There’s no easy way to say this…

White-centered, mainstream veganism has managed to alienate the very people they claim to want to go vegan by using veganism as an excuse to ignore their own hand in human oppression. Mainstream veganism continues to turn the world’s majority, people of color, away with the refusal to understand how the world works for people that battle systemic oppression each and every day.

“Animals FIRST!” is a sentiment openly echoed in cis white-led, mainstream vegan spaces, and while the sentiment should be true in a movement that claims to center nonhuman animals in their own movement, the reality is that mainstream veganism fails to put “animals first” again and again and again and again.

“Speciesists! They just hate nonhuman animals” is another sentiment passed on in vegan forums without realizing that speciesism is not experienced the same by all human communities. While the basic idea of speciesism works well as a description of how human supremacy is a concept that has ensured other animals experience their own oppressive hierarchy below humans, it fails to take into account how white supremacy is also part of the equation that upholds human supremacy. In their book, Aph and Syl Ko explained that the classification system of human vs. animal is an idea founded on white male rationale. The authors argued that we must finally oppose the idea that human and animals are opposite - that nonhuman animals are also individuals on their own instead of a lump sum group that we see collectively as “them”. Doing so would mean to begin to break the cycle of oppression that is kept in place through a system still purported by white supremacy.

Yet, there’s a layer of speciesism that I refer to as “racialized speciesism” which makes the task of opposing the “us” versus “them” dynamic much more complex for people of color (and of course, other marginalized groups):

Nonhuman animals have been otherized under human supremacy — upheld by white supremacy — and purposely used as a tool to oppress people of color and other marginalized groups. The “us” versus “them” dynamic has become about survival for those who have been pinned as “less than” in this cycle of oppression that is still very much used today. In a world where your proximity to whiteness means more safety and survival, assimilation, and the further otherization of nonhumans by those otherized through them, has become the established response for many.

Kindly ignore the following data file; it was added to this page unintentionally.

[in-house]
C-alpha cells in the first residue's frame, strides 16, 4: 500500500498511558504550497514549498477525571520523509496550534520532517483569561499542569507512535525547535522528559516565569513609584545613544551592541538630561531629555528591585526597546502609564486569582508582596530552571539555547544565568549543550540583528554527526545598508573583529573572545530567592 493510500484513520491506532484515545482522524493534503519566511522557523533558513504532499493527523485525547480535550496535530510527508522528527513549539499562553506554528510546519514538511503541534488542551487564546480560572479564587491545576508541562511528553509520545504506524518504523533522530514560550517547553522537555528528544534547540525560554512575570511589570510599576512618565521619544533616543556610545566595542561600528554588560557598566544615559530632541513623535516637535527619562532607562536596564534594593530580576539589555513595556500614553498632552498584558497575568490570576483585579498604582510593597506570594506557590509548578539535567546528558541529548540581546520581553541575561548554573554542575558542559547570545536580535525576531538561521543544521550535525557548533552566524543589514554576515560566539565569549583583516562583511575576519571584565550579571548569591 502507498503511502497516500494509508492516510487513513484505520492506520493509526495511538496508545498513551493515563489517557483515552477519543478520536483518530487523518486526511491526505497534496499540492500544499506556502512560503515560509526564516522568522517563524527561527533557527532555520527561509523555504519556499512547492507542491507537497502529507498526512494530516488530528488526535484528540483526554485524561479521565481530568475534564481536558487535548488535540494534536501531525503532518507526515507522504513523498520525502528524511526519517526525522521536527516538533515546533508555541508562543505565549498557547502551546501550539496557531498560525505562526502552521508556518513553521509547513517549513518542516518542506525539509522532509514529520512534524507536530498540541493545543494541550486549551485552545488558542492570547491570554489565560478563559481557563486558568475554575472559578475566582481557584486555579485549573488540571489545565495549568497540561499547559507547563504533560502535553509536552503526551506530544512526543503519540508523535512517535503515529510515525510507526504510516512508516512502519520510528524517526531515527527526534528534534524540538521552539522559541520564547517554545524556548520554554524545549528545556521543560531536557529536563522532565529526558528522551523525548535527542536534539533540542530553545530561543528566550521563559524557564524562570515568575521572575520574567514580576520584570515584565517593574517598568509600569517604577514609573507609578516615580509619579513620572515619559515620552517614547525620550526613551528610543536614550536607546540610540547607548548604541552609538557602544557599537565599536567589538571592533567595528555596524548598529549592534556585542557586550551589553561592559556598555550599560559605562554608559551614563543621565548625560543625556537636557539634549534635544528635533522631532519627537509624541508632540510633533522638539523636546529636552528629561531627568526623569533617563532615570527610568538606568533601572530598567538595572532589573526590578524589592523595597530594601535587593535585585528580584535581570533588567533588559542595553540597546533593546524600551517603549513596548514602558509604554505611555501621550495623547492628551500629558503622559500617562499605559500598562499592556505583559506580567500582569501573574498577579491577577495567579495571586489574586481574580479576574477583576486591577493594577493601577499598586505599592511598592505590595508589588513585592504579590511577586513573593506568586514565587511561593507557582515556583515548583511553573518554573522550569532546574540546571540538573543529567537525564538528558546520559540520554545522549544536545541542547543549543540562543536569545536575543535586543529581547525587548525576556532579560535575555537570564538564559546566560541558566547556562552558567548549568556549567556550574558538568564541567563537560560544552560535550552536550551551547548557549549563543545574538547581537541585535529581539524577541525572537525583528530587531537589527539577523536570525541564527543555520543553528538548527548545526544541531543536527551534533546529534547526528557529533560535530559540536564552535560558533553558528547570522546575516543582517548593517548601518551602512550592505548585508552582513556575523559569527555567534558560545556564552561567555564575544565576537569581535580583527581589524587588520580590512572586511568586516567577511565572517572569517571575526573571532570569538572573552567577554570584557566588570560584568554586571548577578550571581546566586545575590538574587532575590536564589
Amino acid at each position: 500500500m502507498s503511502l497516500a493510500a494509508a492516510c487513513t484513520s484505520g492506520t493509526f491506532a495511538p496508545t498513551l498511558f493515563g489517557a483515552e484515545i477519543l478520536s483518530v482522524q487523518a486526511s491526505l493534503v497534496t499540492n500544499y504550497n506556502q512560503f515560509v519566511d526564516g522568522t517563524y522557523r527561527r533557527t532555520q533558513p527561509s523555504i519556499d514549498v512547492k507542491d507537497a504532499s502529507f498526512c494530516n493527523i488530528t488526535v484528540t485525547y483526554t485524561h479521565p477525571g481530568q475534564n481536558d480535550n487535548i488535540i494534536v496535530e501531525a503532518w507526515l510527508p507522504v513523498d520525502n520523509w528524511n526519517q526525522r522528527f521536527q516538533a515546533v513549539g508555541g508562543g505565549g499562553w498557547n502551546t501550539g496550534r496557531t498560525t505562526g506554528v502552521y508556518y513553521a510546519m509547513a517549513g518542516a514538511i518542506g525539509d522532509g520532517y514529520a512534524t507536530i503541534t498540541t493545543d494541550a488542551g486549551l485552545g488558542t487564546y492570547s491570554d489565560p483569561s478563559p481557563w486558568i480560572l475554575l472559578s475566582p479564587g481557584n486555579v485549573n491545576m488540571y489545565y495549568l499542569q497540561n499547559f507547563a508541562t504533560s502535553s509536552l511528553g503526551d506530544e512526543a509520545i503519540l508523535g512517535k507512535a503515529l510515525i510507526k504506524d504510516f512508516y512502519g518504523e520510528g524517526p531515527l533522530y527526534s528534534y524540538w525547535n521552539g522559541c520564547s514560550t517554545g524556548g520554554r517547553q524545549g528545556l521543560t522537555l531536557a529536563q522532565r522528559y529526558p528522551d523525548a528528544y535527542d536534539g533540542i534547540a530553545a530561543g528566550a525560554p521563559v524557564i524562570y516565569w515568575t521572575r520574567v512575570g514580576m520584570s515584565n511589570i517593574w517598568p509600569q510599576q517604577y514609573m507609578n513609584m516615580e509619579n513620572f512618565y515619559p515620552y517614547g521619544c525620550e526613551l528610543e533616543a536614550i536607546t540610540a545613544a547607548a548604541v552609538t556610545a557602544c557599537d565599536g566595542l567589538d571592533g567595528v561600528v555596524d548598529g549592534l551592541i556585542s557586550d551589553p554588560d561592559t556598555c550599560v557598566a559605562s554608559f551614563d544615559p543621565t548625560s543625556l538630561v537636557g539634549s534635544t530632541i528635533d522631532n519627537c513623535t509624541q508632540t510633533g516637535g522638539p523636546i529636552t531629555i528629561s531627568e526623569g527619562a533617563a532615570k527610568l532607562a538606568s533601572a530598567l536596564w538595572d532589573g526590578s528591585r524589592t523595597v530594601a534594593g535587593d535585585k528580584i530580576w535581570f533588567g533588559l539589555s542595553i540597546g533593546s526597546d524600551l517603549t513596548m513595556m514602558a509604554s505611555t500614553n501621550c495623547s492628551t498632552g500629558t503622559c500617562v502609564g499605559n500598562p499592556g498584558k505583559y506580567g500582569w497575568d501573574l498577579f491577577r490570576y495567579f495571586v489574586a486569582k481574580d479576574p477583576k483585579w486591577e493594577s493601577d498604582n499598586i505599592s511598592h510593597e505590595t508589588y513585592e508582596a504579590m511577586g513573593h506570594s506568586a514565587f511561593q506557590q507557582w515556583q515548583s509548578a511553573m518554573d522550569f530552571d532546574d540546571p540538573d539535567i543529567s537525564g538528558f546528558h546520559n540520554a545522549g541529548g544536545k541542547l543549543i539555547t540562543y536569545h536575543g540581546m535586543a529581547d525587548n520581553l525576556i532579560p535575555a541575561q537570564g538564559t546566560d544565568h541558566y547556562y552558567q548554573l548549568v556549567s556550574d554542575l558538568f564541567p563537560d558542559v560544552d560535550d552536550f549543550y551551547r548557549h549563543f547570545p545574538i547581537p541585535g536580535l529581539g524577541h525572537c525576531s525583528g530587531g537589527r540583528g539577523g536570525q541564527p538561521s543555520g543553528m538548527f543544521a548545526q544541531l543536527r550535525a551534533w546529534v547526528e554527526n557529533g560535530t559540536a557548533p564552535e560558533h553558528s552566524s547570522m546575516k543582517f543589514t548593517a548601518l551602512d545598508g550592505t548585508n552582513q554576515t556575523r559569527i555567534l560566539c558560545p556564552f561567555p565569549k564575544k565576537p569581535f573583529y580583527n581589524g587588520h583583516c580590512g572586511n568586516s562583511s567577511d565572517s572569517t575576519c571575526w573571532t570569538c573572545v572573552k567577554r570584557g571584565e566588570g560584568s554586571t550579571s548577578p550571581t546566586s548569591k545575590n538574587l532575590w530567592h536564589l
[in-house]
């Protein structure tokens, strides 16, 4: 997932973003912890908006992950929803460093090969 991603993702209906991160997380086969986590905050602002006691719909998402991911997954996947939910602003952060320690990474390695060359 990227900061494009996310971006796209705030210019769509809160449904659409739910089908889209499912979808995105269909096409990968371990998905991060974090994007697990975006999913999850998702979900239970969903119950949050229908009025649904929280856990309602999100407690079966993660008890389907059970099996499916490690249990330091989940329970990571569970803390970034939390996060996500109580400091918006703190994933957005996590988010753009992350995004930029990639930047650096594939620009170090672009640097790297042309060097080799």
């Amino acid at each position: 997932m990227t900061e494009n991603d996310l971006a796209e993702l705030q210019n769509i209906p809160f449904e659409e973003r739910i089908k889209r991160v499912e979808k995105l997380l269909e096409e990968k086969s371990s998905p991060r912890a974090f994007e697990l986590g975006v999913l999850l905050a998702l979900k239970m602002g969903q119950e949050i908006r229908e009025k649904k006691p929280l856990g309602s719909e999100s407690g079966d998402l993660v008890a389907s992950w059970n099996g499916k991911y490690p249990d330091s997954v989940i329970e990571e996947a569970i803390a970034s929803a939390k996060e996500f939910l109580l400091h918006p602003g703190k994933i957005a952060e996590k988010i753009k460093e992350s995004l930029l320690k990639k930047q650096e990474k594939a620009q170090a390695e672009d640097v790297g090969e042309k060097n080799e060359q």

I discuss this in a chapter titled “Making Connections…In the Name of Food” in Saryta Rodriguez’s new book, “Food Justice: A Primer” in relation to farm workers and current events where the otherization of nonhumans has been used to push the rhetoric that immigrants are “animals” and thus, “less than” as a way to justify xenophobia and racism — in 2018! While white vegans may have recognized this as a simple case of speciesism; it is about much more than that to people of color and other marginalized humans that have been the target of speciesism under white supremacy. Thus, there is a further layer that prevents those otherized through BOTH hierarchical oppressive systems from embracing comparisons to nonhumans and the idea that they are equal to nonhumans. This is what I mean by “racialized speciesism” — speciesism experienced by people of color upheld through white supremacy and the use of nonhuman animals as a tool to establish these hierarchies of inequality and oppression.